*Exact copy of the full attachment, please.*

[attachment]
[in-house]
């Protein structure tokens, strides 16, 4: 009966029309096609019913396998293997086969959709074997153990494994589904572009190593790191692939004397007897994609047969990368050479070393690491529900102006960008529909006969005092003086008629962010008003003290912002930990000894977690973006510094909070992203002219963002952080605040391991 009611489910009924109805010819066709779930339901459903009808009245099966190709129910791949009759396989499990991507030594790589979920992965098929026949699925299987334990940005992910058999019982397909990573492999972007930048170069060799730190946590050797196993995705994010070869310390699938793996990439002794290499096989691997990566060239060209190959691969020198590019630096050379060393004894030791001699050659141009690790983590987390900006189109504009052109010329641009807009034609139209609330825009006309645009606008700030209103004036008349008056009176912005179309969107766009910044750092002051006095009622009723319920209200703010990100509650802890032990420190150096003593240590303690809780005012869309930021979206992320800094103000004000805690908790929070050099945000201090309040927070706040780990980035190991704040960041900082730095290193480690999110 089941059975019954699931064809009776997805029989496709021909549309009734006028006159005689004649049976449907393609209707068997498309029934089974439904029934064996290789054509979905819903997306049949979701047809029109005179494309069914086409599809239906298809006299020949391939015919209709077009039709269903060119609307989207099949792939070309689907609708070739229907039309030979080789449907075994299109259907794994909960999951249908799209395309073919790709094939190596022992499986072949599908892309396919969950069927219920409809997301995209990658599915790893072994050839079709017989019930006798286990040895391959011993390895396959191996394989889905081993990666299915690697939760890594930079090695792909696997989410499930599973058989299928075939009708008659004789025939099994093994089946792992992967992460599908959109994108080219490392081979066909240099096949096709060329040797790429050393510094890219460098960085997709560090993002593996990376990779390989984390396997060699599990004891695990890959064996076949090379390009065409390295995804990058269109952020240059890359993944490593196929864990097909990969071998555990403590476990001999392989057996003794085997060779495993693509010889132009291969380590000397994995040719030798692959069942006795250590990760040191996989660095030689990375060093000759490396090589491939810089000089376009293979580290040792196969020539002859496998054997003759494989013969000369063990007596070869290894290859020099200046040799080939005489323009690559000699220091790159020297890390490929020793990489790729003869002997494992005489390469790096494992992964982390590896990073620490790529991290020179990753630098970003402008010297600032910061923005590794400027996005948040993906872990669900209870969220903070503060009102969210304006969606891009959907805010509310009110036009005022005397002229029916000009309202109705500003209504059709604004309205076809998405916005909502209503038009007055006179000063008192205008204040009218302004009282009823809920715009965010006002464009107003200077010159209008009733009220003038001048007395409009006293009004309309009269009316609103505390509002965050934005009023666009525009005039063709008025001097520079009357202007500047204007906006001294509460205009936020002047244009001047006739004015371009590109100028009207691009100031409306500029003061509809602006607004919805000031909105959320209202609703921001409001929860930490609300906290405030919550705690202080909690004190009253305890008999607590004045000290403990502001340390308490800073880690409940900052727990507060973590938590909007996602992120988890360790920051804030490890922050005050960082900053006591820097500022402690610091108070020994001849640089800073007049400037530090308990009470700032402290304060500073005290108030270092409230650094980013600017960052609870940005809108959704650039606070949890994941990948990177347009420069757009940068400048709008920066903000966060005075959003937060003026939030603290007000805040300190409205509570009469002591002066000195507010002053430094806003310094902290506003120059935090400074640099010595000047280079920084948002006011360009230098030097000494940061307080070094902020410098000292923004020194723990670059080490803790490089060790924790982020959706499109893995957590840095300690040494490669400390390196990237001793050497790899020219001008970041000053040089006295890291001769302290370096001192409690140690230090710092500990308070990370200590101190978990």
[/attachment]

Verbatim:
[in-house]
């Protein structure tokens, strides 16, 4: 009966029309096609019913396998293997086969959709074997153990494994589904572009190593790191692939004397007897994609047969990368050479070393690491529900102006960008529909006969005092003086008629962010008003003290912002930990000894977690973006510094909070992203002219963002952080605040391991 009611489910009924109805010819066709779930339901459903009808009245099966190709129910791949009759396989499990991507030594790589979920992965098929026949699925299987334990940005992910058999019982397909990573492999972007930048170069060799730190946590050797196993995705994010070869310390699938793996990439002794290499096989691997990566060239060209190959691969020198590019630096050379060393004894030791001699050659141009690790983590987390900006189109504009052109010329641009807009034609139209609330825009006309645009606008700030209103004036008349008056009176912005179309969107766009910044750092002051006095009622009723319920209200703010990100509650802890032990420190150096003593240590303690809780005012869309930021979206992320800094103000004000805690908790929070050099945000201090309040927070706040780990980035190991704040960041900082730095290193480690999110 089941059975019954699931064809009776997805029989496709021909549309009734006028006159005689004649049976449907393609209707068997498309029934089974439904029934064996290789054509979905819903997306049949979701047809029109005179494309069914086409599809239906298809006299020949391939015919209709077009039709269903060119609307989207099949792939070309689907609708070739229907039309030979080789449907075994299109259907794994909960999951249908799209395309073919790709094939190596022992499986072949599908892309396919969950069927219920409809997301995209990658599915790893072994050839079709017989019930006798286990040895391959011993390895396959191996394989889905081993990666299915690697939760890594930079090695792909696997989410499930599973058989299928075939009708008659004789025939099994093994089946792992992967992460599908959109994108080219490392081979066909240099096949096709060329040797790429050393510094890219460098960085997709560090993002593996990376990779390989984390396997060699599990004891695990890959064996076949090379390009065409390295995804990058269109952020240059890359993944490593196929864990097909990969071998555990403590476990001999392989057996003794085997060779495993693509010889132009291969380590000397994995040719030798692959069942006795250590990760040191996989660095030689990375060093000759490396090589491939810089000089376009293979580290040792196969020539002859496998054997003759494989013969000369063990007596070869290894290859020099200046040799080939005489323009690559000699220091790159020297890390490929020793990489790729003869002997494992005489390469790096494992992964982390590896990073620490790529991290020179990753630098970003402008010297600032910061923005590794400027996005948040993906872990669900209870969220903070503060009102969210304006969606891009959907805010509310009110036009005022005397002229029916000009309202109705500003209504059709604004309205076809998405916005909502209503038009007055006179000063008192205008204040009218302004009282009823809920715009965010006002464009107003200077010159209008009733009220003038001048007395409009006293009004309309009269009316609103505390509002965050934005009023666009525009005039063709008025001097520079009357202007500047204007906006001294509460205009936020002047244009001047006739004015371009590109100028009207691009100031409306500029003061509809602006607004919805000031909105959320209202609703921001409001929860930490609300906290405030919550705690202080909690004190009253305890008999607590004045000290403990502001340390308490800073880690409940900052727990507060973590938590909007996602992120988890360790920051804030490890922050005050960082900053006591820097500022402690610091108070020994001849640089800073007049400037530090308990009470700032402290304060500073005290108030270092409230650094980013600017960052609870940005809108959704650039606070949890994941990948990177347009420069757009940068400048709008920066903000966060005075959003937060003026939030603290007000805040300190409205509570009469002591002066000195507010002053430094806003310094902290506003120059935090400074640099010595000047280079920084948002006011360009230098030097000494940061307080070094902020410098000292923004020194723990670059080490803790490089060790924790982020959706499109893995957590840095300690040494490669400390390196990237001793050497790899020219001008970041000053040089006295890291001769302290370096001192409690140690230090710092500990308070990370200590101190978990």